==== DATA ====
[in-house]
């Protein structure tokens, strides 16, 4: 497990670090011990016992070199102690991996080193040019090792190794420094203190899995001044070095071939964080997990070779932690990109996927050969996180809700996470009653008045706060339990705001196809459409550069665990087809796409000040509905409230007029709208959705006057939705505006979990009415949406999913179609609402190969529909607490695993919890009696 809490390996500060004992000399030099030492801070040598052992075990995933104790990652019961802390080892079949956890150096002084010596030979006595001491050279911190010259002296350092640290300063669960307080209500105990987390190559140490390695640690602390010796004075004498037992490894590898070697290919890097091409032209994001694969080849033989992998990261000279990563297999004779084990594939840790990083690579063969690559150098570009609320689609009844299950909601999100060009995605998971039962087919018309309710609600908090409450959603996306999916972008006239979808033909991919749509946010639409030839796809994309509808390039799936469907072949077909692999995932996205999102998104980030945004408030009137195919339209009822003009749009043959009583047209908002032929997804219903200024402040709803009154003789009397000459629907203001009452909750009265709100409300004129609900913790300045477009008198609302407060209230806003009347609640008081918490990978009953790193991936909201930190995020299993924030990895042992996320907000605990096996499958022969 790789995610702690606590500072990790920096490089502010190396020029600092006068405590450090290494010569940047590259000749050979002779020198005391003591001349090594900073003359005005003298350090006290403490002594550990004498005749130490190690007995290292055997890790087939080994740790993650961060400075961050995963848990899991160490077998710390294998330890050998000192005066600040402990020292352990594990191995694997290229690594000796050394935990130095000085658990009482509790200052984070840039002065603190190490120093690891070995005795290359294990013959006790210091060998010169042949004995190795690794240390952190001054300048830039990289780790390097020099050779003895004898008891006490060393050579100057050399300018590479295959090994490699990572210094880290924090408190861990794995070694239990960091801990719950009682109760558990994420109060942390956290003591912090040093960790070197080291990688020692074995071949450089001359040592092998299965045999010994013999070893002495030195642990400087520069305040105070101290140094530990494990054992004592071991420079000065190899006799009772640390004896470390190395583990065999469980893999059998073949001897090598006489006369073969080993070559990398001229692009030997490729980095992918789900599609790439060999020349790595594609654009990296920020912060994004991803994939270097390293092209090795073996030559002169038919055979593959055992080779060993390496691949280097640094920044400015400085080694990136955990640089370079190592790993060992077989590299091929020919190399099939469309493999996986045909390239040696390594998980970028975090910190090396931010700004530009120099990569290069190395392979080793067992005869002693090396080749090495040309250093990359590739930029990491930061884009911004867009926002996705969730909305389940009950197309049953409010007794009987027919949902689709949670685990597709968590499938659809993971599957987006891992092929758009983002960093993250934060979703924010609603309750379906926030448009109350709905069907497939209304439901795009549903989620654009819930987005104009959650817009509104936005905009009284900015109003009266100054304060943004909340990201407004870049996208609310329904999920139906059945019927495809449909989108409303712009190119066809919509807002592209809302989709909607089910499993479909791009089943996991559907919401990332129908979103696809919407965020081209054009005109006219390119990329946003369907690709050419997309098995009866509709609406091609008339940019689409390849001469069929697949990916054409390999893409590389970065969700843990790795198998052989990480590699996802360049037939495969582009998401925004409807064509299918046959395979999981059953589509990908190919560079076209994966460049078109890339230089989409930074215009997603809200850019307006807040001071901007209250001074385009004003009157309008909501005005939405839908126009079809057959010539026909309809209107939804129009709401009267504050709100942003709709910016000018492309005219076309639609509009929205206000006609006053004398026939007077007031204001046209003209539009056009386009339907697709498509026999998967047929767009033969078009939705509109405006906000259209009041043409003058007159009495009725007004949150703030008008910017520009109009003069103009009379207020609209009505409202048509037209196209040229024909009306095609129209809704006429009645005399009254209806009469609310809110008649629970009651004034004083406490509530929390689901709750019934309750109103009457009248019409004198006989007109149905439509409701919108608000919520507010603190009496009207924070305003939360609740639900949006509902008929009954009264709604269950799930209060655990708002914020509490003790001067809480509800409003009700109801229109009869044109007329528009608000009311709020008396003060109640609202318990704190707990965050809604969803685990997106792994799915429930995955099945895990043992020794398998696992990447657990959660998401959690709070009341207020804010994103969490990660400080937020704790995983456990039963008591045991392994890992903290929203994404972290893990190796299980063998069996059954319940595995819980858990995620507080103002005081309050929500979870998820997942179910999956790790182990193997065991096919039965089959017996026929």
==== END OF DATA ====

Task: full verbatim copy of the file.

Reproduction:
[in-house]
């Protein structure tokens, strides 16, 4: 497990670090011990016992070199102690991996080193040019090792190794420094203190899995001044070095071939964080997990070779932690990109996927050969996180809700996470009653008045706060339990705001196809459409550069665990087809796409000040509905409230007029709208959705006057939705505006979990009415949406999913179609609402190969529909607490695993919890009696 809490390996500060004992000399030099030492801070040598052992075990995933104790990652019961802390080892079949956890150096002084010596030979006595001491050279911190010259002296350092640290300063669960307080209500105990987390190559140490390695640690602390010796004075004498037992490894590898070697290919890097091409032209994001694969080849033989992998990261000279990563297999004779084990594939840790990083690579063969690559150098570009609320689609009844299950909601999100060009995605998971039962087919018309309710609600908090409450959603996306999916972008006239979808033909991919749509946010639409030839796809994309509808390039799936469907072949077909692999995932996205999102998104980030945004408030009137195919339209009822003009749009043959009583047209908002032929997804219903200024402040709803009154003789009397000459629907203001009452909750009265709100409300004129609900913790300045477009008198609302407060209230806003009347609640008081918490990978009953790193991936909201930190995020299993924030990895042992996320907000605990096996499958022969 790789995610702690606590500072990790920096490089502010190396020029600092006068405590450090290494010569940047590259000749050979002779020198005391003591001349090594900073003359005005003298350090006290403490002594550990004498005749130490190690007995290292055997890790087939080994740790993650961060400075961050995963848990899991160490077998710390294998330890050998000192005066600040402990020292352990594990191995694997290229690594000796050394935990130095000085658990009482509790200052984070840039002065603190190490120093690891070995005795290359294990013959006790210091060998010169042949004995190795690794240390952190001054300048830039990289780790390097020099050779003895004898008891006490060393050579100057050399300018590479295959090994490699990572210094880290924090408190861990794995070694239990960091801990719950009682109760558990994420109060942390956290003591912090040093960790070197080291990688020692074995071949450089001359040592092998299965045999010994013999070893002495030195642990400087520069305040105070101290140094530990494990054992004592071991420079000065190899006799009772640390004896470390190395583990065999469980893999059998073949001897090598006489006369073969080993070559990398001229692009030997490729980095992918789900599609790439060999020349790595594609654009990296920020912060994004991803994939270097390293092209090795073996030559002169038919055979593959055992080779060993390496691949280097640094920044400015400085080694990136955990640089370079190592790993060992077989590299091929020919190399099939469309493999996986045909390239040696390594998980970028975090910190090396931010700004530009120099990569290069190395392979080793067992005869002693090396080749090495040309250093990359590739930029990491930061884009911004867009926002996705969730909305389940009950197309049953409010007794009987027919949902689709949670685990597709968590499938659809993971599957987006891992092929758009983002960093993250934060979703924010609603309750379906926030448009109350709905069907497939209304439901795009549903989620654009819930987005104009959650817009509104936005905009009284900015109003009266100054304060943004909340990201407004870049996208609310329904999920139906059945019927495809449909989108409303712009190119066809919509807002592209809302989709909607089910499993479909791009089943996991559907919401990332129908979103696809919407965020081209054009005109006219390119990329946003369907690709050419997309098995009866509709609406091609008339940019689409390849001469069929697949990916054409390999893409590389970065969700843990790795198998052989990480590699996802360049037939495969582009998401925004409807064509299918046959395979999981059953589509990908190919560079076209994966460049078109890339230089989409930074215009997603809200850019307006807040001071901007209250001074385009004003009157309008909501005005939405839908126009079809057959010539026909309809209107939804129009709401009267504050709100942003709709910016000018492309005219076309639609509009929205206000006609006053004398026939007077007031204001046209003209539009056009386009339907697709498509026999998967047929767009033969078009939705509109405006906000259209009041043409003058007159009495009725007004949150703030008008910017520009109009003069103009009379207020609209009505409202048509037209196209040229024909009306095609129209809704006429009645005399009254209806009469609310809110008649629970009651004034004083406490509530929390689901709750019934309750109103009457009248019409004198006989007109149905439509409701919108608000919520507010603190009496009207924070305003939360609740639900949006509902008929009954009264709604269950799930209060655990708002914020509490003790001067809480509800409003009700109801229109009869044109007329528009608000009311709020008396003060109640609202318990704190707990965050809604969803685990997106792994799915429930995955099945895990043992020794398998696992990447657990959660998401959690709070009341207020804010994103969490990660400080937020704790995983456990039963008591045991392994890992903290929203994404972290893990190796299980063998069996059954319940595995819980858990995620507080103002005081309050929500979870998820997942179910999956790790182990193997065991096919039965089959017996026929």